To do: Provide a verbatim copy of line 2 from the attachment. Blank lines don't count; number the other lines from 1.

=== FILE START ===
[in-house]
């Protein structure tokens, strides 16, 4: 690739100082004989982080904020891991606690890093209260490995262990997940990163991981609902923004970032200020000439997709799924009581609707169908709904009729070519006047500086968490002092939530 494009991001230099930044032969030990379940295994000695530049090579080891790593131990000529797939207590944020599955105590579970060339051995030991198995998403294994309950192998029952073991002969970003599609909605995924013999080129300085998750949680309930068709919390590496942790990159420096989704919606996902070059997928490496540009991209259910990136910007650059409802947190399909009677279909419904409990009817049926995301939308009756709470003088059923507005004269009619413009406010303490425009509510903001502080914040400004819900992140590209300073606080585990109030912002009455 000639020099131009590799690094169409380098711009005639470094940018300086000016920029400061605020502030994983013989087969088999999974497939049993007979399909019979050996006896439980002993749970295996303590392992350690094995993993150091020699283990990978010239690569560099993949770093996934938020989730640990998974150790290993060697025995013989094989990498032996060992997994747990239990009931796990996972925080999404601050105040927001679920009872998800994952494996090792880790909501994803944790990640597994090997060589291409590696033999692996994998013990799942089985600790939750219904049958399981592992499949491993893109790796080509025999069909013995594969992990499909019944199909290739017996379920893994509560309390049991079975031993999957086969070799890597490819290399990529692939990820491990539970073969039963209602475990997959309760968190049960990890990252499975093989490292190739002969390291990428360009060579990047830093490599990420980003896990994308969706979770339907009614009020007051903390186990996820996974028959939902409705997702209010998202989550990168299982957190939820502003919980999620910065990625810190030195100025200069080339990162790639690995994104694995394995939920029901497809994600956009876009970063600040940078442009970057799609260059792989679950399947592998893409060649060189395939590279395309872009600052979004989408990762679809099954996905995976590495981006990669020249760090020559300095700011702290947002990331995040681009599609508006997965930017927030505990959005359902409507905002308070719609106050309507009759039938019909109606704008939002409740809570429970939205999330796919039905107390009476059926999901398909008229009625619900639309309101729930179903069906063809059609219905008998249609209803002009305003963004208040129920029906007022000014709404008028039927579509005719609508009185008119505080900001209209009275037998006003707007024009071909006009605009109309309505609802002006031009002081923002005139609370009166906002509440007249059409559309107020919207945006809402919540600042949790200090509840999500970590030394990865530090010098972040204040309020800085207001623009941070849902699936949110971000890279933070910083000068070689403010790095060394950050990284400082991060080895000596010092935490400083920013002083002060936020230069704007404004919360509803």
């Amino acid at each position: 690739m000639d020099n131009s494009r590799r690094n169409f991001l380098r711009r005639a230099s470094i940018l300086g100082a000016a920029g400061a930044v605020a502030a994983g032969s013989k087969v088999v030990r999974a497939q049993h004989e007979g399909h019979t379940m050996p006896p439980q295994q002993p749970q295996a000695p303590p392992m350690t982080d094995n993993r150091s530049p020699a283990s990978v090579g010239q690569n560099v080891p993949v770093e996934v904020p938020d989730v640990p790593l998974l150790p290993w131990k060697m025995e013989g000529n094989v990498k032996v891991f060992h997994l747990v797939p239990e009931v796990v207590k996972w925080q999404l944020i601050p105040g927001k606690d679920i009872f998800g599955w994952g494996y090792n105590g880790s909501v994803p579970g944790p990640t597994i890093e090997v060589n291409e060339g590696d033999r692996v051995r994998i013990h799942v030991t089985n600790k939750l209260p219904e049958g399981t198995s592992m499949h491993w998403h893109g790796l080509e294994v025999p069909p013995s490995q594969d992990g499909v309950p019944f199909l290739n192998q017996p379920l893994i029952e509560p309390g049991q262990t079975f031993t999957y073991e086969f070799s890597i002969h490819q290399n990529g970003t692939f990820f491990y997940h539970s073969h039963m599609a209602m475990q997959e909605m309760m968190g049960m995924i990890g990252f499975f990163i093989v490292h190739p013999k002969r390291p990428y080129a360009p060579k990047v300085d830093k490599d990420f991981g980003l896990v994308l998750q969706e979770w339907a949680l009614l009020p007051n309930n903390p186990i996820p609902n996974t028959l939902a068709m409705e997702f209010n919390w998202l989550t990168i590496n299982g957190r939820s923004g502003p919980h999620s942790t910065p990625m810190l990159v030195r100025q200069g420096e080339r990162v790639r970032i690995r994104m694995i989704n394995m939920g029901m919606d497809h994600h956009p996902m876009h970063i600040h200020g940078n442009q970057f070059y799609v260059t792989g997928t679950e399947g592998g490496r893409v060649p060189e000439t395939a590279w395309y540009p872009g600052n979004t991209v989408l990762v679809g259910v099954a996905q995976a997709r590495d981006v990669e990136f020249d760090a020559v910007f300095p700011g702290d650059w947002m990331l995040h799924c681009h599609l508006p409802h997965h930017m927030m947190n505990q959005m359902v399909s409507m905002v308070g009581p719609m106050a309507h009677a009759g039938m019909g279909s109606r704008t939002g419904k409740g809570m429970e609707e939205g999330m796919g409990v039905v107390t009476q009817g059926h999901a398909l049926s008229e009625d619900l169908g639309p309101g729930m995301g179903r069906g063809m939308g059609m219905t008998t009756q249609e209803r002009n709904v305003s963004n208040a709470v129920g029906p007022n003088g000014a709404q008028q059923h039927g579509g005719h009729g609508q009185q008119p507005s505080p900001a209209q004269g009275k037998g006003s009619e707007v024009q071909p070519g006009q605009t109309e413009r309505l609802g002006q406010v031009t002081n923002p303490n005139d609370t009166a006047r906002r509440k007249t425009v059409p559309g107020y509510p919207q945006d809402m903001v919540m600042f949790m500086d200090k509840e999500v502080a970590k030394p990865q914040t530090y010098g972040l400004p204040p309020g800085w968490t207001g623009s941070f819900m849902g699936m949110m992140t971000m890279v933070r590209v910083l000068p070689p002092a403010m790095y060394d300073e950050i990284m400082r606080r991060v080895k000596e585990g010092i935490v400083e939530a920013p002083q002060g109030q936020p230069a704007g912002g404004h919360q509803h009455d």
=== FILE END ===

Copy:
């Protein structure tokens, strides 16, 4: 690739100082004989982080904020891991606690890093209260490995262990997940990163991981609902923004970032200020000439997709799924009581609707169908709904009729070519006047500086968490002092939530 494009991001230099930044032969030990379940295994000695530049090579080891790593131990000529797939207590944020599955105590579970060339051995030991198995998403294994309950192998029952073991002969970003599609909605995924013999080129300085998750949680309930068709919390590496942790990159420096989704919606996902070059997928490496540009991209259910990136910007650059409802947190399909009677279909419904409990009817049926995301939308009756709470003088059923507005004269009619413009406010303490425009509510903001502080914040400004819900992140590209300073606080585990109030912002009455 000639020099131009590799690094169409380098711009005639470094940018300086000016920029400061605020502030994983013989087969088999999974497939049993007979399909019979050996006896439980002993749970295996303590392992350690094995993993150091020699283990990978010239690569560099993949770093996934938020989730640990998974150790290993060697025995013989094989990498032996060992997994747990239990009931796990996972925080999404601050105040927001679920009872998800994952494996090792880790909501994803944790990640597994090997060589291409590696033999692996994998013990799942089985600790939750219904049958399981592992499949491993893109790796080509025999069909013995594969992990499909019944199909290739017996379920893994509560309390049991079975031993999957086969070799890597490819290399990529692939990820491990539970073969039963209602475990997959309760968190049960990890990252499975093989490292190739002969390291990428360009060579990047830093490599990420980003896990994308969706979770339907009614009020007051903390186990996820996974028959939902409705997702209010998202989550990168299982957190939820502003919980999620910065990625810190030195100025200069080339990162790639690995994104694995394995939920029901497809994600956009876009970063600040940078442009970057799609260059792989679950399947592998893409060649060189395939590279395309872009600052979004989408990762679809099954996905995976590495981006990669020249760090020559300095700011702290947002990331995040681009599609508006997965930017927030505990959005359902409507905002308070719609106050309507009759039938019909109606704008939002409740809570429970939205999330796919039905107390009476059926999901398909008229009625619900639309309101729930179903069906063809059609219905008998249609209803002009305003963004208040129920029906007022000014709404008028039927579509005719609508009185008119505080900001209209009275037998006003707007024009071909006009605009109309309505609802002006031009002081923002005139609370009166906002509440007249059409559309107020919207945006809402919540600042949790200090509840999500970590030394990865530090010098972040204040309020800085207001623009941070849902699936949110971000890279933070910083000068070689403010790095060394950050990284400082991060080895000596010092935490400083920013002083002060936020230069704007404004919360509803």